Yesterday the Senate added a housing tax credit to the President’s recovery bill that gives home buyers a 10% of purchase price tax credit up to a maximum of $15,000, ostensibly to support the housing and mortgage markets. I see this $19 Billion dollar addition to Obama’s Bill as more “quid pro quo” for the powerful lobbying interest of Realtors and home builders, the infamous NAR and NAHB, than stimulus.

Is this just another “subprime mortgage bubble” in the making? Instead of enticing folks to buy houses with offers of mortgage loans regardless of credit, we entice folks to buy homes with offers of tax breaks.

What’s the difference? Are we not simply mortgage the future of home owners again pinning our hopes of recovery on unsustainable, man-made pockets of demand?

$15000 Housing Tax Credit Qualifications

First lets discuss the proposal that passed the Senate, click this link to read it yourself.

2009 Home Purchase Tax Credit Basics:

    1. The tax credit is the lesser of 10% of the home price or $15,000 and is spread equally over 2 tax years.
    2. The housing tax credit can be used for purchases of primary residences only…no investment properties or second homes.
    3. The home purchase can be an existing home, a newly constructed home, or a bank foreclosure home…but the purchase must be completed within 1 year of the passage of the American Recovery and Reinvestment Tax Act of 2009.
    4. The home buyer does NOT have to be a “first time home buyer” to qualify for this housing tax credit unlike housing stimulus based tax credits from last year.
    5. This 2009 housing tax credit does NOT have to be repaid to the government unlike the $7500 first time home buyer tax credits from last year UNLESS you cease to make it your primary residence within the first 24 months (ie. sell within 2 years).

NAR and NAHB Get Payback for Campaign Contributions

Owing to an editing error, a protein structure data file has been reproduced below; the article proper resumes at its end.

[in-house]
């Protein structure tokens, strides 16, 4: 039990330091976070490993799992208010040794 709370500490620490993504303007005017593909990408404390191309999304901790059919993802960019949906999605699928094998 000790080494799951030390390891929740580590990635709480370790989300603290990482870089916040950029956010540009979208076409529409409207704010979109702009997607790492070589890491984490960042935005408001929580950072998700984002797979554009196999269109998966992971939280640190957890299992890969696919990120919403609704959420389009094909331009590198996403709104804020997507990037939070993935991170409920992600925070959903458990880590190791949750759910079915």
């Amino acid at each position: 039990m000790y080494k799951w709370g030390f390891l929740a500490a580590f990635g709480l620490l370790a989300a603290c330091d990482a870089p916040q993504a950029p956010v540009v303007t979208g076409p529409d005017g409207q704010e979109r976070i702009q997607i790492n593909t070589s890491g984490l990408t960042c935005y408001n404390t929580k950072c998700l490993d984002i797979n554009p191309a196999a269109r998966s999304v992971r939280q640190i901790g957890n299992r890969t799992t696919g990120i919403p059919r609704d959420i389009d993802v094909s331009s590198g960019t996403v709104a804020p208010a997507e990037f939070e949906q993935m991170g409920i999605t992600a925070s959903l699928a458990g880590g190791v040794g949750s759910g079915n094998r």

Is this tax credit anything other than payback for campaign contributions?

Smells pretty fishy to me.

First, the sponsor of the amendment, Senator Johnny Isakson, is a former real estate broker himself.

Second, the NAR (National Association of Realtors) and the NAHB (National Association of Home Builders) are the always in the top 10 PACs in dollars contributed to Federal elections going back decades. And both lobbying arms spread the money around not favoring one party over the other.

That could explain why this tax credit got wide support by both Democrats and Republicans in the Senate.

Do I Care About Quid Pro Quo or Bumping the Debt $19 Billion If It Works?

Sure I care…but I’d care a lot less if this tax credit that’s costing us $19 billion actually worked!

But It Won’t!…here’s why…

    1. A tax credit is taken at the end of the year…and after spreading it out over 2 years, it’s measly little thing unlikely to stimulate anyone to do anything.
    2. The parts of the country in need of help have average home prices of $300,000 - $600,000…what’s $15,000 to them?
    3. Still too risky to buy in down parts of the country…a $600,000 home in southern California could drop in value $15,000 the first month. You can’t “stimulate” people into doing something stupid.